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Remembering Jim Harrison, a literary 'force of nature'

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A portrait of Jim Harrison taken on September 27, 2002.
MARTIN BUREAU/AFP/Getty Images
A portrait of Jim Harrison taken on September 27, 2002.

Harrison inspired Tom Bissell to become an author, himself, and show that you didn't need to be from NYC or LA to be a literary giant.

Jim Harrison was a great titan of literature, having made a name for himself in many genres as a novelist, a poet and an essayist.

Last Saturday, he passed away at 78 from undisclosed causes.

Harrison was best known to many as the author of, "Legends of the Fall," a novel that was adapted into a Hollywood movie which launched the career of Brad Pitt.

But Harrison preferred to live a life far from L.A., choosing to stay in the rural expanses of his home state of Michigan and, later, Arizona.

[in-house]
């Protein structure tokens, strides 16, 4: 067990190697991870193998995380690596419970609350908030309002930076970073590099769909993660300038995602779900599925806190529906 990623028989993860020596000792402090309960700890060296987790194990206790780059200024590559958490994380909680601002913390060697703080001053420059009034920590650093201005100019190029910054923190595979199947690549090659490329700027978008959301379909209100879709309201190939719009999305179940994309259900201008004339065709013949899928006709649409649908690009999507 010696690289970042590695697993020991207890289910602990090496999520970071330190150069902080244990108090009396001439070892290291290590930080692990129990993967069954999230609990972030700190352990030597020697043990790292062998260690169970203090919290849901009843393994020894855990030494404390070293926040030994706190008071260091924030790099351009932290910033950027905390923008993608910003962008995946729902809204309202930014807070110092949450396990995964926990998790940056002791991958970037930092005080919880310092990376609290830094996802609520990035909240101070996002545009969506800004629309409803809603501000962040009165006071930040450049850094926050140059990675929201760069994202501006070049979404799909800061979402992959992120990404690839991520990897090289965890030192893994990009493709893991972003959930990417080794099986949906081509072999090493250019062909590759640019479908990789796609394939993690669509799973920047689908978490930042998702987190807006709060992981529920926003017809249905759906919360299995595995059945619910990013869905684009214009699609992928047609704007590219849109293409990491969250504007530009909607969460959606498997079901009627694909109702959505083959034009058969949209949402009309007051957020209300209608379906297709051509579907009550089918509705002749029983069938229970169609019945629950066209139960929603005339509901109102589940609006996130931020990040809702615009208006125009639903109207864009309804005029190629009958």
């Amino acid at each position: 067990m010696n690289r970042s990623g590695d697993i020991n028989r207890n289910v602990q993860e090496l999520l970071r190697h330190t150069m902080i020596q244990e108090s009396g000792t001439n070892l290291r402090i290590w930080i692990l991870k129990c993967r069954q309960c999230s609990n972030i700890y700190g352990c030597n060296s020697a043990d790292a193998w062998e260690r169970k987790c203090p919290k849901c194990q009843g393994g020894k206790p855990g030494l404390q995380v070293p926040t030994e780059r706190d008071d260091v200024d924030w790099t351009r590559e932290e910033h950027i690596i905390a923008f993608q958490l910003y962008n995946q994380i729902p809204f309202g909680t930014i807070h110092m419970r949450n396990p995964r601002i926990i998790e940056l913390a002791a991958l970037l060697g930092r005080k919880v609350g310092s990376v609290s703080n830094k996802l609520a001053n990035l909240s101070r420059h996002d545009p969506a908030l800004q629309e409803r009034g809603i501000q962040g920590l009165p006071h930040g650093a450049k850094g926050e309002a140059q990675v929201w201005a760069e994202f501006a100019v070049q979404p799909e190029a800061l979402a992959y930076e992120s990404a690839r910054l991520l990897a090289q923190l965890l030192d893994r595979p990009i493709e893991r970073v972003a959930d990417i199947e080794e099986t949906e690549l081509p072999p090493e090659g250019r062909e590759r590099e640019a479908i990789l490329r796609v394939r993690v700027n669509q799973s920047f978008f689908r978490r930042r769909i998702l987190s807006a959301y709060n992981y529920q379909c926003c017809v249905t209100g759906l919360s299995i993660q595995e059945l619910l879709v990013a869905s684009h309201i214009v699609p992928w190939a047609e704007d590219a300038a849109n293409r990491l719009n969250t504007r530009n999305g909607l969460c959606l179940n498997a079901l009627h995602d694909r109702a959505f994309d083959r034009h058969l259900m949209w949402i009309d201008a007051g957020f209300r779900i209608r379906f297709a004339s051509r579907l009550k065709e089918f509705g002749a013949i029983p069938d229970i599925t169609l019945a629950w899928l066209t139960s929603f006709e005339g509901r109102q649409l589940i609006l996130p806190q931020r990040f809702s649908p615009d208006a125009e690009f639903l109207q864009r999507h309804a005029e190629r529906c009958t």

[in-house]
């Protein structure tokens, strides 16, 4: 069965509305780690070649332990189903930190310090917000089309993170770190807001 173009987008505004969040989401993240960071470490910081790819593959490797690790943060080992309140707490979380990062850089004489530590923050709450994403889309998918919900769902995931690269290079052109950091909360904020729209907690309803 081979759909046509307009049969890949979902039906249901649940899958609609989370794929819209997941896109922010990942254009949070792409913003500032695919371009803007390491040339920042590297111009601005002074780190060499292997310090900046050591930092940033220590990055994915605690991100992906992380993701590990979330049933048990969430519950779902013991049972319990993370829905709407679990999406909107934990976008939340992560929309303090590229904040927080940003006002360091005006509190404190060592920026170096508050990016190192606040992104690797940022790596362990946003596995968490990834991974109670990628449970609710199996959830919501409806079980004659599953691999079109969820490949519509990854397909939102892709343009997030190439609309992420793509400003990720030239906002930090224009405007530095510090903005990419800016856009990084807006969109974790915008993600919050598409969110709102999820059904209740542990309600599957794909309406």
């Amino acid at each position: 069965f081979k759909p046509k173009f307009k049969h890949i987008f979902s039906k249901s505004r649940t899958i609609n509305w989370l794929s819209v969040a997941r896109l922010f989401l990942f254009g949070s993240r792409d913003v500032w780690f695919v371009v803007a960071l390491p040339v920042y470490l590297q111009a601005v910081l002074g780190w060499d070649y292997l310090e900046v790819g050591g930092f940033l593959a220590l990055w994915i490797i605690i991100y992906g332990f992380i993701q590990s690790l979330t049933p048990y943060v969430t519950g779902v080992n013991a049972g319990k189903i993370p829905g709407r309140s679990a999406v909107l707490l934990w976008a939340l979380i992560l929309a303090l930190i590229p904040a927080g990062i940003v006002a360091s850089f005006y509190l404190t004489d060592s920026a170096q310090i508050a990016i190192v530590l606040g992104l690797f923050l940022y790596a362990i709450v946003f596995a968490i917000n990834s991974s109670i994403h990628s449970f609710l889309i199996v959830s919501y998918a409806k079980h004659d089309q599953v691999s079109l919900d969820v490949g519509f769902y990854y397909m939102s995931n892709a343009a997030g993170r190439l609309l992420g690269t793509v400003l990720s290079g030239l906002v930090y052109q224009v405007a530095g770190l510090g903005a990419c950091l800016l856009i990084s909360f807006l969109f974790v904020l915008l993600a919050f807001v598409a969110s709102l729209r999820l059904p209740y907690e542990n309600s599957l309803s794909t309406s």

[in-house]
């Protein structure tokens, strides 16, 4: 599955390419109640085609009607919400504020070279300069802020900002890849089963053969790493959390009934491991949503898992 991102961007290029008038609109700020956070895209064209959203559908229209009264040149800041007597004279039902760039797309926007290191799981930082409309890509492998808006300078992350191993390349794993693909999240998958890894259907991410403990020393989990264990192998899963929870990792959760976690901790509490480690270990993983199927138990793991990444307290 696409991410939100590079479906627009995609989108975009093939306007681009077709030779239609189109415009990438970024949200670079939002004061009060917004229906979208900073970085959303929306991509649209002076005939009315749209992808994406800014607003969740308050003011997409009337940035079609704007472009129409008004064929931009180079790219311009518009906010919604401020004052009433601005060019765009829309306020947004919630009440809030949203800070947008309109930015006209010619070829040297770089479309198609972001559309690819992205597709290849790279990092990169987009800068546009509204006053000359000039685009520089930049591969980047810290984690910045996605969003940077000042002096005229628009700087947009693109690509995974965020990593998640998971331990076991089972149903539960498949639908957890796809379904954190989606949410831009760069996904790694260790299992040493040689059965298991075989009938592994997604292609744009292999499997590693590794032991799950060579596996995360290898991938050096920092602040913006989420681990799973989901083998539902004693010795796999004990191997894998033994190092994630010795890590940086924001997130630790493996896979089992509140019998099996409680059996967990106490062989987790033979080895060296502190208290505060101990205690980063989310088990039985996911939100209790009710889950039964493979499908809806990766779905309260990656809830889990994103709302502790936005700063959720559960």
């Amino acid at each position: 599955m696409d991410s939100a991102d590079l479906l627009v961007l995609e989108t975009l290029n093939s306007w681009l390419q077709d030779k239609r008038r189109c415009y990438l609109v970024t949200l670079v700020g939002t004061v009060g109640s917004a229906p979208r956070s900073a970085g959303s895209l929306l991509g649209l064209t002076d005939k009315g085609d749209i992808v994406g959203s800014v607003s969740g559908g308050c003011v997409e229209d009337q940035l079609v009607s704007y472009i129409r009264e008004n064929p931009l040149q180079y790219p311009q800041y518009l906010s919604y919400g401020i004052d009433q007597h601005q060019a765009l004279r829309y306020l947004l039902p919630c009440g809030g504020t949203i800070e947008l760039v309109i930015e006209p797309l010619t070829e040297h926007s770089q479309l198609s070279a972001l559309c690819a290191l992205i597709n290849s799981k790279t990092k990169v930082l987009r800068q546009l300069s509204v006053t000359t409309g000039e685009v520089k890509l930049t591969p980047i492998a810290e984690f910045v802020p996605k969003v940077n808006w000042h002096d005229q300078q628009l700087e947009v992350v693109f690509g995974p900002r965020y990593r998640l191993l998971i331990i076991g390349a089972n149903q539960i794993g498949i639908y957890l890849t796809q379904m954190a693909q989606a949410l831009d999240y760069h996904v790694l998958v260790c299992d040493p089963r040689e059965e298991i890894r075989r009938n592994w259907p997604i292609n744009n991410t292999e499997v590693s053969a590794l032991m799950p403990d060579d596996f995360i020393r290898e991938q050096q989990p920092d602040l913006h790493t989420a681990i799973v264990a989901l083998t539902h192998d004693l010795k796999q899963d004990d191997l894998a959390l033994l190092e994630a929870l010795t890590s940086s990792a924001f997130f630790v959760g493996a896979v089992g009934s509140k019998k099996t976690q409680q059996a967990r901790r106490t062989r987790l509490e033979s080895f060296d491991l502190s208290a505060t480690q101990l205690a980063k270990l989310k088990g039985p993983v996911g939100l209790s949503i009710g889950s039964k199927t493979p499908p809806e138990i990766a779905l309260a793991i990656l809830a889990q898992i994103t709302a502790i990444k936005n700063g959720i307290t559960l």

Fellow writer Tom Bissell, author of, "Apostle," grew up in Michigan where Harrison sometimes hunted with his dad or took a seat at the dinner table.

"He seemed more like a force of nature than a man," he says.

Bissell also credits Harrison with giving him the inspiration to become a writer, and the hope that he didn't need to grow up in New York City or Los Angeles to be successful.

"It was very liberating for me to realize that this hugely celebrated writer could actually make literature out of the texture of my own experience," he says. "He did that no only for me but also for young writers growing up in the dream coasts all over the country."

Hear more of Bissell's memories of Harrison by clicking the blue audio player above

Bissell is the author of "Apostle: Travels among the tombs of the Twelve." He will appear at the L.A. Times Festival of Books on Sunday, April 10th.

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